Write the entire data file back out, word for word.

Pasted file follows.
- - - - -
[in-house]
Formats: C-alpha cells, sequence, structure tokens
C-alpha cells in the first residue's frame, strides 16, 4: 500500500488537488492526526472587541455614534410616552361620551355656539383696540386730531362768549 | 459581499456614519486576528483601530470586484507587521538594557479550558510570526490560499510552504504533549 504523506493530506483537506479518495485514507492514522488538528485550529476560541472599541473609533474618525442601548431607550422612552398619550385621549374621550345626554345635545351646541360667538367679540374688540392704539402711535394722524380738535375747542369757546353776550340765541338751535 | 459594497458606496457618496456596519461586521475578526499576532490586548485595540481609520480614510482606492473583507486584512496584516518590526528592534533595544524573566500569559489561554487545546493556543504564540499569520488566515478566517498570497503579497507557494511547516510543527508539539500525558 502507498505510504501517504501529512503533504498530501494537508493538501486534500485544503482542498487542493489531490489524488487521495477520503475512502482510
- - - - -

[in-house]
Formats: C-alpha cells, sequence, structure tokens
C-alpha cells in the first residue's frame, strides 16, 4: 500500500488537488492526526472587541455614534410616552361620551355656539383696540386730531362768549 | 459581499456614519486576528483601530470586484507587521538594557479550558510570526490560499510552504504533549 504523506493530506483537506479518495485514507492514522488538528485550529476560541472599541473609533474618525442601548431607550422612552398619550385621549374621550345626554345635545351646541360667538367679540374688540392704539402711535394722524380738535375747542369757546353776550340765541338751535 | 459594497458606496457618496456596519461586521475578526499576532490586548485595540481609520480614510482606492473583507486584512496584516518590526528592534533595544524573566500569559489561554487545546493556543504564540499569520488566515478566517498570497503579497507557494511547516510543527508539539500525558 502507498505510504501517504501529512503533504498530501494537508493538501486534500485544503482542498487542493489531490489524488487521495477520503475512502482510